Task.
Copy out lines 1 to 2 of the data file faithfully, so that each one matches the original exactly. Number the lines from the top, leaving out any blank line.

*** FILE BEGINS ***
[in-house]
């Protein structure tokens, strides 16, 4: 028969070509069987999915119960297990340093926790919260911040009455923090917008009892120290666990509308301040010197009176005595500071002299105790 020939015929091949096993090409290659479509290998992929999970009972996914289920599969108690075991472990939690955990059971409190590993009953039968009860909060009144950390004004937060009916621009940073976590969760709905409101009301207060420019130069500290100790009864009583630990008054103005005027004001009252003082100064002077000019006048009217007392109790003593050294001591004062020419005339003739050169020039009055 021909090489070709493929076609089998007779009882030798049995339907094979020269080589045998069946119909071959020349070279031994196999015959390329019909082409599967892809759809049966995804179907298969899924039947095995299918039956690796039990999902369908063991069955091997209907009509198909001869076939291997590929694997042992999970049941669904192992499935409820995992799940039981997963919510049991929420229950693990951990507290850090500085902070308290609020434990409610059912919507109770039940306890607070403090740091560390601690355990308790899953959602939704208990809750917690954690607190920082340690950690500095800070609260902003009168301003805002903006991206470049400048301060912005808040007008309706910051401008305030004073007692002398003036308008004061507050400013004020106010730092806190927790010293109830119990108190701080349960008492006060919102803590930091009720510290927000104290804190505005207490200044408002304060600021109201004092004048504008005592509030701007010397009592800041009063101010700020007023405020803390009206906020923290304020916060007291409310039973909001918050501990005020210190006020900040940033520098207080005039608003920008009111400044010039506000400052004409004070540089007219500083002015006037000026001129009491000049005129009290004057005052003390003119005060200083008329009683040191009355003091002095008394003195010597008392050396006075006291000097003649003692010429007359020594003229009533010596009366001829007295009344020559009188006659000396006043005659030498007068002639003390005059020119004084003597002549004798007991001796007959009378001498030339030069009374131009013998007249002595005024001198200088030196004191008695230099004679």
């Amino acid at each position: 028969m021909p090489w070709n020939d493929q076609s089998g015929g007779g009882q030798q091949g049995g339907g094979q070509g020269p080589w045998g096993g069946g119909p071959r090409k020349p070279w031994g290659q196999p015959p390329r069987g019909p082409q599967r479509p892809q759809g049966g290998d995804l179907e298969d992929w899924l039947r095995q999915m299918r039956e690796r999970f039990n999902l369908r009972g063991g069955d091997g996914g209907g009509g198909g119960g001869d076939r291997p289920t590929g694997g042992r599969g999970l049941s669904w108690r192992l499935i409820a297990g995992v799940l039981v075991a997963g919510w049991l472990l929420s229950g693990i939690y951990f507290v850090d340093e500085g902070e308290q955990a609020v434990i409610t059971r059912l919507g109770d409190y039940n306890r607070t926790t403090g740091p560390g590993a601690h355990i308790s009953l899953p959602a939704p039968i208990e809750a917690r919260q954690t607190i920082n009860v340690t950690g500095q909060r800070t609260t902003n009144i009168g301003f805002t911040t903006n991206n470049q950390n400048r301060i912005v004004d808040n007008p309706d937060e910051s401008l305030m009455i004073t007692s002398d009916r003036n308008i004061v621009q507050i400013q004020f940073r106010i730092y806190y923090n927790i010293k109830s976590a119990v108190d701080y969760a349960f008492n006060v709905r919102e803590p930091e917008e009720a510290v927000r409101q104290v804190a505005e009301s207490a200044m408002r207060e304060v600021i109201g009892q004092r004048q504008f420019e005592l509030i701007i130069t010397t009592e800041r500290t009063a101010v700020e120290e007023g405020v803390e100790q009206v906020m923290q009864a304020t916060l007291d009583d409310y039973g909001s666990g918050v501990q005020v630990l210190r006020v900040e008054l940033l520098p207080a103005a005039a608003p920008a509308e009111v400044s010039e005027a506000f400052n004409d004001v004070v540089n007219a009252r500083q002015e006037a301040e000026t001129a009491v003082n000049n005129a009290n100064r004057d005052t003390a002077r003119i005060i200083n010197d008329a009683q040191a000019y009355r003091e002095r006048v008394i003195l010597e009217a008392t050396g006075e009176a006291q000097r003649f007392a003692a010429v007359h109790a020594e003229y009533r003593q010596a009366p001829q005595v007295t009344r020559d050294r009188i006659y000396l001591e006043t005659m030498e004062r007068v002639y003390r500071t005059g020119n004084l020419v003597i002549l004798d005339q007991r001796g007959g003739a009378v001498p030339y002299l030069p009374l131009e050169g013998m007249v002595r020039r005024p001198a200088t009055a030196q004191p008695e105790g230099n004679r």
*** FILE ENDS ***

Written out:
[in-house]
């Protein structure tokens, strides 16, 4: 028969070509069987999915119960297990340093926790919260911040009455923090917008009892120290666990509308301040010197009176005595500071002299105790 020939015929091949096993090409290659479509290998992929999970009972996914289920599969108690075991472990939690955990059971409190590993009953039968009860909060009144950390004004937060009916621009940073976590969760709905409101009301207060420019130069500290100790009864009583630990008054103005005027004001009252003082100064002077000019006048009217007392109790003593050294001591004062020419005339003739050169020039009055 021909090489070709493929076609089998007779009882030798049995339907094979020269080589045998069946119909071959020349070279031994196999015959390329019909082409599967892809759809049966995804179907298969899924039947095995299918039956690796039990999902369908063991069955091997209907009509198909001869076939291997590929694997042992999970049941669904192992499935409820995992799940039981997963919510049991929420229950693990951990507290850090500085902070308290609020434990409610059912919507109770039940306890607070403090740091560390601690355990308790899953959602939704208990809750917690954690607190920082340690950690500095800070609260902003009168301003805002903006991206470049400048301060912005808040007008309706910051401008305030004073007692002398003036308008004061507050400013004020106010730092806190927790010293109830119990108190701080349960008492006060919102803590930091009720510290927000104290804190505005207490200044408002304060600021109201004092004048504008005592509030701007010397009592800041009063101010700020007023405020803390009206906020923290304020916060007291409310039973909001918050501990005020210190006020900040940033520098207080005039608003920008009111400044010039506000400052004409004070540089007219500083002015006037000026001129009491000049005129009290004057005052003390003119005060200083008329009683040191009355003091002095008394003195010597008392050396006075006291000097003649003692010429007359020594003229009533010596009366001829007295009344020559009188006659000396006043005659030498007068002639003390005059020119004084003597002549004798007991001796007959009378001498030339030069009374131009013998007249002595005024001198200088030196004191008695230099004679």